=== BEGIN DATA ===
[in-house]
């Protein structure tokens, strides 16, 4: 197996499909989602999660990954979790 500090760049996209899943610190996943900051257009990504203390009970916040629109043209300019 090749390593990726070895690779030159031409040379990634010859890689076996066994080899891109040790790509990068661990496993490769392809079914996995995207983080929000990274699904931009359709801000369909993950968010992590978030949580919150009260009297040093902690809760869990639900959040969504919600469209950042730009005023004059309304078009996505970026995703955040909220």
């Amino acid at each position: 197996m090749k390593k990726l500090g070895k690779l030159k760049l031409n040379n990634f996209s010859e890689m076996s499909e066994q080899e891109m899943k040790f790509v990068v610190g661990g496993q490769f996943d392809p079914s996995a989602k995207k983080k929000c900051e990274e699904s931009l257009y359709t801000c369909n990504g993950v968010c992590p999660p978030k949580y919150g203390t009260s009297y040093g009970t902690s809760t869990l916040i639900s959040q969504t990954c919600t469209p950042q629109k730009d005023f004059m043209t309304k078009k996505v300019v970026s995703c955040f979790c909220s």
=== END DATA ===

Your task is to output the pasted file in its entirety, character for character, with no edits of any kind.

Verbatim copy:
[in-house]
């Protein structure tokens, strides 16, 4: 197996499909989602999660990954979790 500090760049996209899943610190996943900051257009990504203390009970916040629109043209300019 090749390593990726070895690779030159031409040379990634010859890689076996066994080899891109040790790509990068661990496993490769392809079914996995995207983080929000990274699904931009359709801000369909993950968010992590978030949580919150009260009297040093902690809760869990639900959040969504919600469209950042730009005023004059309304078009996505970026995703955040909220």
């Amino acid at each position: 197996m090749k390593k990726l500090g070895k690779l030159k760049l031409n040379n990634f996209s010859e890689m076996s499909e066994q080899e891109m899943k040790f790509v990068v610190g661990g496993q490769f996943d392809p079914s996995a989602k995207k983080k929000c900051e990274e699904s931009l257009y359709t801000c369909n990504g993950v968010c992590p999660p978030k949580y919150g203390t009260s009297y040093g009970t902690s809760t869990l916040i639900s959040q969504t990954c919600t469209p950042q629109k730009d005023f004059m043209t309304k078009k996505v300019v970026s995703c955040f979790c909220s």